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Ordinary Time

Invasion of Grace, Confession of Sin, Acceptance of Mission

by Bishop Robert Barron . February 10, 2019 .

There is a wonderful parallel between our first reading and the Gospel this week. The first reading is taken from the sixth chapter of the book of the prophet Isaiah, and it has to do with the call of Isaiah; and the Gospel is from the fifth chapter of Luke, and it deals with the call of the first disciples of Jesus. Both stories, in remarkably similar ways, lay out the essential dynamics of the spiritual life.

The Primacy of Love

by Bishop Robert Barron . February 3, 2019 .

This week we hear from St. Paul’s brilliant meditation on love. Everything in religion and theology revolves around love. It is at the heart of everything. Nothing matters without love, because God is love. Putting love at the center is the best way to organize and prioritize our entire lives.

Learning Who We Are

by Bishop Robert Barron . January 27, 2019 .

The dramatic scene presented in the Book of Nehemiah presents a people who had forgotten their identity and learned, as if for the first time, who they really are. It is the mission of all those who remain invested in the faith of the Church to give testimony to their brothers and sisters in Christ, reminding all that in Christ, we have received a unique and wonderful identity—and it is only when we know who we are that will be able to find our purpose and accomplish the mission that Christ has given to us.

The First of the Signs

by Bishop Robert Barron . January 20, 2019 .

The communion of humanity and divinity in Christ’s divine person can be likened to a marriage. Sin effects a kind of divorce between God and humanity, a break up of the marriage of God and his people. How wonderful, therefore, when the Messiah offers the first sign of his identity and mission at a wedding. This is an indication that the relationship of God and humanity will be transformed, reconciled, and renewed in Jesus Christ.

Vitae Spiritualis Ianua

by Bishop Robert Barron . January 13, 2019 .

The first sacrament one can receive in the Church, Baptism, defines our relationship with Christ. In it, we are reborn as part of his Mystical Body and gifted with the grace of God’s love. Baptism lays the foundation for every other sacrament we are to receive and inextricably links us with the Trinity.

What Does It Mean to Say that Christ Is King?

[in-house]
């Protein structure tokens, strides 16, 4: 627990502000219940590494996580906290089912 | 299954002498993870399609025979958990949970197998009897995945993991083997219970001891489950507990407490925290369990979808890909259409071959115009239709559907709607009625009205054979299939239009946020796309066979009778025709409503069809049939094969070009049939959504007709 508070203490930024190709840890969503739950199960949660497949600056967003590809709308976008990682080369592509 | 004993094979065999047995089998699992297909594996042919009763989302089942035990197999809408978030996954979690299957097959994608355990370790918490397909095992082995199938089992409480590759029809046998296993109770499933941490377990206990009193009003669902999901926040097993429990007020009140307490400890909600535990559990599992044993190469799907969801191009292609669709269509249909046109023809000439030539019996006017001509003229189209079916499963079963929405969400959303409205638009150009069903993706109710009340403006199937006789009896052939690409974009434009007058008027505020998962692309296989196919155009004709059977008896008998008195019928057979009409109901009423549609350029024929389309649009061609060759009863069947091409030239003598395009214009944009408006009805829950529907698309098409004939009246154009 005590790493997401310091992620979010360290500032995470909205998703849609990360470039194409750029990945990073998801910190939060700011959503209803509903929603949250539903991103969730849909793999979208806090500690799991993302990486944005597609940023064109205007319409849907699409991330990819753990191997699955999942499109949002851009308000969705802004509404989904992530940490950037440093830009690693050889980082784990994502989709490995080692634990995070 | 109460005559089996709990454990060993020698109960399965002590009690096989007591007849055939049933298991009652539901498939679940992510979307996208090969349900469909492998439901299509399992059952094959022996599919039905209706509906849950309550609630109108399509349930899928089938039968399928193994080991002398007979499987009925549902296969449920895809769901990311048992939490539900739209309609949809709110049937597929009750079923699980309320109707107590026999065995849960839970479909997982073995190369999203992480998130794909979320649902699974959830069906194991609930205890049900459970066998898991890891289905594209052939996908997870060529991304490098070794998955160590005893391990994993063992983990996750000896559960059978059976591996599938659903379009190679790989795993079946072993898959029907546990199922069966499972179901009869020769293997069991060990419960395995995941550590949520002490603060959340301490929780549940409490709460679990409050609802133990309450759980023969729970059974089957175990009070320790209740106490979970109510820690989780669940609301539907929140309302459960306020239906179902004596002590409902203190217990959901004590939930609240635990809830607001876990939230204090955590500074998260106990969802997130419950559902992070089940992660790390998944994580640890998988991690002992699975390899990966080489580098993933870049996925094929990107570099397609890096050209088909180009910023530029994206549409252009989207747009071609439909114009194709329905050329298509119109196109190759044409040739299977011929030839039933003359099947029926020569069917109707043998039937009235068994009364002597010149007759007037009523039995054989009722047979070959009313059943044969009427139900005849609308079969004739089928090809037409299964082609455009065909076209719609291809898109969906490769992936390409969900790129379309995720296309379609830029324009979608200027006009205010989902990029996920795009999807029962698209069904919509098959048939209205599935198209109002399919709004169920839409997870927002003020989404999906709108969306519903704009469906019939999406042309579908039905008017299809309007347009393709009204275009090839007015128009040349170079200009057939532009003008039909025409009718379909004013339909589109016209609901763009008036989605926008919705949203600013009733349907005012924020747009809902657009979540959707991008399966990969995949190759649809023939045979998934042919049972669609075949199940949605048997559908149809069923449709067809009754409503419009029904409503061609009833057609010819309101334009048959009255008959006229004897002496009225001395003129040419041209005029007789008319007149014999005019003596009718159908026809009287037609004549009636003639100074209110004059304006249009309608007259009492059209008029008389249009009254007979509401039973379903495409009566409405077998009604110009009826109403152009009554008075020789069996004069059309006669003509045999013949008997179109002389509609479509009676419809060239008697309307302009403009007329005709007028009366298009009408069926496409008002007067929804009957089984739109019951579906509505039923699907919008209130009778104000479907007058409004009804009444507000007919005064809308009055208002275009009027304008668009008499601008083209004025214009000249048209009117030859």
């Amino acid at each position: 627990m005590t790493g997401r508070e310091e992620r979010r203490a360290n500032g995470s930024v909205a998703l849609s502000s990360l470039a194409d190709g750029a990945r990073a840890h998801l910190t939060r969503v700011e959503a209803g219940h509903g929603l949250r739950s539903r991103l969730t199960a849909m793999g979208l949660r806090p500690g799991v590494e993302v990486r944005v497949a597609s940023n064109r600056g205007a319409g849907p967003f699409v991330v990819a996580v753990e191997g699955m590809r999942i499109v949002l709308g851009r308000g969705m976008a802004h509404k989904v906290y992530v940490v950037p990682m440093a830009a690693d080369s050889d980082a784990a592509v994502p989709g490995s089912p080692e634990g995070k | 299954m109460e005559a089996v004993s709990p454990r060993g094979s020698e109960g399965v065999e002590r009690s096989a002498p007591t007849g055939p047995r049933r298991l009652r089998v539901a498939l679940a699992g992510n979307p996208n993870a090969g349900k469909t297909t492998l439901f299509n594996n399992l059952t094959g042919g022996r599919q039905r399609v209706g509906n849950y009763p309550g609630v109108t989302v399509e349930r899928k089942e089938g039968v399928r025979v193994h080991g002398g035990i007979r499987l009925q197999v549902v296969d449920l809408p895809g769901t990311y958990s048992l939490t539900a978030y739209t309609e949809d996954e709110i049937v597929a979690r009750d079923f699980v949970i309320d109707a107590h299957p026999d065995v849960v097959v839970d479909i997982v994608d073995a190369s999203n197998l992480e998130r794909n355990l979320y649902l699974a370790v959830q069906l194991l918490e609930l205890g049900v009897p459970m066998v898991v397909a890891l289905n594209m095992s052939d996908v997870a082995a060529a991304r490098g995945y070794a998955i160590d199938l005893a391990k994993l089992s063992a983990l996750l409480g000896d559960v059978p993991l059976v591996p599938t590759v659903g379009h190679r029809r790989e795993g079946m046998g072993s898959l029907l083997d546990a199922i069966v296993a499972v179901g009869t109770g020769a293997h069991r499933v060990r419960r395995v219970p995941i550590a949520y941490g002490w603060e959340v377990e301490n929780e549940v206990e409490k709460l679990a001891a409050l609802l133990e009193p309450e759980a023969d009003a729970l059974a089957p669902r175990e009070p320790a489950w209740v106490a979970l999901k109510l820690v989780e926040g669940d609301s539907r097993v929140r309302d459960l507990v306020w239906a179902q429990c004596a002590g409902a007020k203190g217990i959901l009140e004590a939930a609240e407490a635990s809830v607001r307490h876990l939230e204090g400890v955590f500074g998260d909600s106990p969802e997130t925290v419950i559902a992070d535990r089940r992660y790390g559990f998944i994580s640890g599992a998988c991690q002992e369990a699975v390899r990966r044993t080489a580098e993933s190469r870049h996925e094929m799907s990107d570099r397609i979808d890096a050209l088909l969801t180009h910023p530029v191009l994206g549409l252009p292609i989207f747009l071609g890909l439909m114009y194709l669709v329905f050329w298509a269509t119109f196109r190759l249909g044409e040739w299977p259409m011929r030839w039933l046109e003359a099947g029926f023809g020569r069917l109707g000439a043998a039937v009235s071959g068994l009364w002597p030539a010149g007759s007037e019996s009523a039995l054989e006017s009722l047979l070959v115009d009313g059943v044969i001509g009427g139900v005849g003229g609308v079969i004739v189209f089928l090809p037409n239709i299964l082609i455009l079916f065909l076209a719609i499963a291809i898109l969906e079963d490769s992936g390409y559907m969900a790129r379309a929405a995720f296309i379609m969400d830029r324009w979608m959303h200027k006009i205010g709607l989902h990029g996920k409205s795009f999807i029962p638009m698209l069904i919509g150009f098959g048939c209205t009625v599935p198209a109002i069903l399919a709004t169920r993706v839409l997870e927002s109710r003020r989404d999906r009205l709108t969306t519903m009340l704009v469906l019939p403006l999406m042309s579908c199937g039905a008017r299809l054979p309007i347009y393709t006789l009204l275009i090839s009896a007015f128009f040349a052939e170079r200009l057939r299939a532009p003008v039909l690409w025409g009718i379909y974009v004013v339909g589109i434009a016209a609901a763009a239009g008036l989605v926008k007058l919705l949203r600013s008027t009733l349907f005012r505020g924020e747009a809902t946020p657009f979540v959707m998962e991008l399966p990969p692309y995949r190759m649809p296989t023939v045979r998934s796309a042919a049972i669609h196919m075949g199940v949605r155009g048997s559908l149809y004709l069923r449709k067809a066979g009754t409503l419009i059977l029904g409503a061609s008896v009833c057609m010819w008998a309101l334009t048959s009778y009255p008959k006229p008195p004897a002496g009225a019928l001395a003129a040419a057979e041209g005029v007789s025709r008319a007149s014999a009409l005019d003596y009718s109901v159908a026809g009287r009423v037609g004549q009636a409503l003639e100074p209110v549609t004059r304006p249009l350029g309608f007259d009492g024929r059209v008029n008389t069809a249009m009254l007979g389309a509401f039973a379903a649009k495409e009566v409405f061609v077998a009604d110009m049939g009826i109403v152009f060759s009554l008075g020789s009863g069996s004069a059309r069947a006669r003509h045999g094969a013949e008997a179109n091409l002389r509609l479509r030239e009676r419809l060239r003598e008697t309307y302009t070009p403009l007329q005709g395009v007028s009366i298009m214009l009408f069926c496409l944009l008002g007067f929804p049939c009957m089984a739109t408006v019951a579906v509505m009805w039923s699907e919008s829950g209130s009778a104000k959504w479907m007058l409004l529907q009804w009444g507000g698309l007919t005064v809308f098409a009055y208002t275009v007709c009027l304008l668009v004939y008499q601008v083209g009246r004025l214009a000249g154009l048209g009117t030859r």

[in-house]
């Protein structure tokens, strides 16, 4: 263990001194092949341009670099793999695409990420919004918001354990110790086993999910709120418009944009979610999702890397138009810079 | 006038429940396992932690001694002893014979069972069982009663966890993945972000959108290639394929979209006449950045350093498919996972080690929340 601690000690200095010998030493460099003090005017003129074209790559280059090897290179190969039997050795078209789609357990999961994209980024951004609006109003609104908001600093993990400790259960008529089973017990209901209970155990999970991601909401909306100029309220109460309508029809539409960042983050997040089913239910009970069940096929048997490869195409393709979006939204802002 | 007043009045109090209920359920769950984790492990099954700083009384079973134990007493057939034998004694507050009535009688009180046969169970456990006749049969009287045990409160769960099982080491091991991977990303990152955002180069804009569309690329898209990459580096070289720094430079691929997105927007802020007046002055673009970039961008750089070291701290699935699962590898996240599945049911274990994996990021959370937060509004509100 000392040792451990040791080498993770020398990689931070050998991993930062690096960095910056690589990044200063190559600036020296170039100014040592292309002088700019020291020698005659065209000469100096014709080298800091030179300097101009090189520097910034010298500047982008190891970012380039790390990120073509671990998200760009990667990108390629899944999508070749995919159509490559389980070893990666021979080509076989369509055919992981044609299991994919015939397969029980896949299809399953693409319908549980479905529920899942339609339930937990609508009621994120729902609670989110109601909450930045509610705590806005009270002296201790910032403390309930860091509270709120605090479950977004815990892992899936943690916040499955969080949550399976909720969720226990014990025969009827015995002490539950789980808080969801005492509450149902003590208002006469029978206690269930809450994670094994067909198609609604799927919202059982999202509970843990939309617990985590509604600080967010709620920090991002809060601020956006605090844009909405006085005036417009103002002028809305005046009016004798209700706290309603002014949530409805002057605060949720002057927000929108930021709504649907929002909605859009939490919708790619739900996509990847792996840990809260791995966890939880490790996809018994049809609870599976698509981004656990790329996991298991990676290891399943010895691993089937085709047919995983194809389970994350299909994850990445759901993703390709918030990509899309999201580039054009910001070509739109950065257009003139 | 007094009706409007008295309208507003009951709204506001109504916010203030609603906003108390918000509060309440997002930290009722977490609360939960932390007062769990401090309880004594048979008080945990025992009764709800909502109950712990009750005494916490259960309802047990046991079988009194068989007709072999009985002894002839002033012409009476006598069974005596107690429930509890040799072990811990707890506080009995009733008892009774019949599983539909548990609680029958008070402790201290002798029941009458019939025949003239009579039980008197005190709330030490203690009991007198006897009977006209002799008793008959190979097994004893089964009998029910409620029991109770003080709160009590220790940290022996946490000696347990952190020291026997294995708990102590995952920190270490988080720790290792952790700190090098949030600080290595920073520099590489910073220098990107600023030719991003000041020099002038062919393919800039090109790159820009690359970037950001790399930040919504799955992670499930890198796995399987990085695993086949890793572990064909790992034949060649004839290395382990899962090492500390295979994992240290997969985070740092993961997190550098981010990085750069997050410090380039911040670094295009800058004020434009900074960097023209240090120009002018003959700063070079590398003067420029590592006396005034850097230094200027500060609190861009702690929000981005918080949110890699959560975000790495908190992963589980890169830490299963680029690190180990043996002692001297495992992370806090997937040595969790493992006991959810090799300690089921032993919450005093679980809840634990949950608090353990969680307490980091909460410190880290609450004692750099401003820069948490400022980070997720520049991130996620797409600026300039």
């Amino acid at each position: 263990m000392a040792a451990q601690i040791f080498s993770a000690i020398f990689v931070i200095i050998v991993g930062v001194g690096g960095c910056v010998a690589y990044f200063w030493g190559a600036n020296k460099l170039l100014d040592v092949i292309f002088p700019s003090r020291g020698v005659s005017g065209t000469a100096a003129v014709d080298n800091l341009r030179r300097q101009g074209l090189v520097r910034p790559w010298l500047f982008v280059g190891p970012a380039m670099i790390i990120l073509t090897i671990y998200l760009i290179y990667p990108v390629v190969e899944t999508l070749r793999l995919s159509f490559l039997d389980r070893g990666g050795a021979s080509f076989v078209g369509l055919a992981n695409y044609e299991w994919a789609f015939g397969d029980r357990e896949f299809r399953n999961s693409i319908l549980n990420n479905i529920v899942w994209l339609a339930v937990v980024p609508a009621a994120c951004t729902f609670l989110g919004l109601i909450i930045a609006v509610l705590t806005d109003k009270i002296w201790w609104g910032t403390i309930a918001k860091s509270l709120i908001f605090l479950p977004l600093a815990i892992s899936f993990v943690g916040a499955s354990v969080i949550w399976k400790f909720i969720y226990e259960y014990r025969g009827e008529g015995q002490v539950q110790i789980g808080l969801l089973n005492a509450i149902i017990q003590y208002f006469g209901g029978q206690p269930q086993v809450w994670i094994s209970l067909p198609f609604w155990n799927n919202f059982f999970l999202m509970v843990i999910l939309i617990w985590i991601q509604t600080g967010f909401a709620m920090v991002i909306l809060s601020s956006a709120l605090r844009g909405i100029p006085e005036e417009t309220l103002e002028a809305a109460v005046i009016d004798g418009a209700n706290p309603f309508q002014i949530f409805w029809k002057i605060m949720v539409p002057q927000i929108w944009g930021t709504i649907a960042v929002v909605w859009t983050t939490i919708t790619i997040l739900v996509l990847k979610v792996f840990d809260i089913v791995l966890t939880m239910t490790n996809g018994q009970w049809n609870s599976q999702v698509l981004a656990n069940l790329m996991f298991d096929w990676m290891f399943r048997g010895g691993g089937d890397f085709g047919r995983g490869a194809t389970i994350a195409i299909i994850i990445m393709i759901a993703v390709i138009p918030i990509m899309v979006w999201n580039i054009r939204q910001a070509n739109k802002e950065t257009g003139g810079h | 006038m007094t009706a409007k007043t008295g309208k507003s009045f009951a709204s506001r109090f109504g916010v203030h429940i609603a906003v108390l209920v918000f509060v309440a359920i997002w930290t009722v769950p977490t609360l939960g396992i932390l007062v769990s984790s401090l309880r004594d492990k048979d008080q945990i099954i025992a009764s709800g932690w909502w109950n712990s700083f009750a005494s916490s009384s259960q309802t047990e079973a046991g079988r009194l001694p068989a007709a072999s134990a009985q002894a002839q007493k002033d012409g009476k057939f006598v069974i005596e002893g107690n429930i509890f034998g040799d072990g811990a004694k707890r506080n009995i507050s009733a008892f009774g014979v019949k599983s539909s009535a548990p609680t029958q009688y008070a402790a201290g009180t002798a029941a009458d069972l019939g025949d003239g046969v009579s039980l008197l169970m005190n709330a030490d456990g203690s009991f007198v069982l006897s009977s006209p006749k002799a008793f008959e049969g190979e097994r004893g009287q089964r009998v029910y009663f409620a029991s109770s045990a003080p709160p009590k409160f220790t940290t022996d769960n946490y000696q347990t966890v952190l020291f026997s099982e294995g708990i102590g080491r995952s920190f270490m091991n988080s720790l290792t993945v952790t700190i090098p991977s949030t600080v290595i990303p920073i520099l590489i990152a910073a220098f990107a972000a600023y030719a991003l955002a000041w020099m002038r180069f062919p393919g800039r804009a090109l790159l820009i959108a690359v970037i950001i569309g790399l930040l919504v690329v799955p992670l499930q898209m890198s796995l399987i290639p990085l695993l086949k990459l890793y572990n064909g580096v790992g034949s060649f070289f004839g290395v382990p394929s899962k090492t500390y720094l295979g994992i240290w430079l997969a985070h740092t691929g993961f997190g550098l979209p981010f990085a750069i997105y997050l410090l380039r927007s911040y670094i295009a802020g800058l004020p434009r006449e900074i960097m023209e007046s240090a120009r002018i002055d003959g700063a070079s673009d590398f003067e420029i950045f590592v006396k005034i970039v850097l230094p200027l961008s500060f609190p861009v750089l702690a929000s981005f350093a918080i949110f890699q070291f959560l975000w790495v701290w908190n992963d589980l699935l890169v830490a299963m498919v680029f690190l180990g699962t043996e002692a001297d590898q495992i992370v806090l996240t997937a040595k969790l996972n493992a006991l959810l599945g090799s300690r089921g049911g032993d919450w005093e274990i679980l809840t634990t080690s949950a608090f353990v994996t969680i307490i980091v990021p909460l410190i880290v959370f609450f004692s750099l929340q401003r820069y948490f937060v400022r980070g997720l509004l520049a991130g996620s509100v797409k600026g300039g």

by Bishop Robert Barron . November 25, 2018 .

The liturgical year ends with the feast of Christ the King. This day reminds us what the Christian thing is all about: that Jesus really is the king, the Lord of our lives; that we belong utterly to him; and that we can say, with St. Paul, “It is no longer I who live but Christ who lives in me.”

Daniel and the New Kingdom

by Bishop Robert Barron . November 15, 2015 .

Our first reading for this weekend is from the utterly fascinating book of Daniel. Daniel is an example of apocalyptic literature, and apocalyptic books reveal something of decisive significance. We see that significance when Jesus comes preaching the kingdom of God, by which he was taken to be announcing the fulfillment of the Daniel prophecy. This is the apocalypse, the great unveiling: a new kingdom has come, a dominion that will last forever.

A Tale of Two Widows

by Bishop Robert Barron . November 11, 2018 .

Today’s Scriptures highlight two widows and two very important biblical principles: God reveals himself precisely at that moment of our greatest vulnerability and need, and the grace in your life will increase in the measure that you give it away.

Hear, O Israel

by Bishop Robert Barron . November 4, 2018 .

Our first reading for Mass this week contains the defining prayer of the Jewish tradition: the “Sh’ma.” In the Gospel, when asked which commandment is the greatest, Jesus, a pious Jew, recites this prayer from the book of Deuteronomy. We Christians too claim—or better, are claimed by—this great prayer. But what does it mean?

Coming Home from Exile

by Bishop Robert Barron . October 28, 2018 .

Our first reading from the prophet Jeremiah treats of a theme that is basic throughout the Bible: the motif of the return from exile. Like two great hinges on which the Old Testament turns are the stories of Exodus and Exile. Israel finds itself enslaved in Egypt, but God liberates the people; later, the northern tribes are carried off by the Assyrians; and later still, the southern tribes are carried off by the Babylonians. But exile was also a kind of spiritual metaphor, a trope for having wandered far from the Lord.

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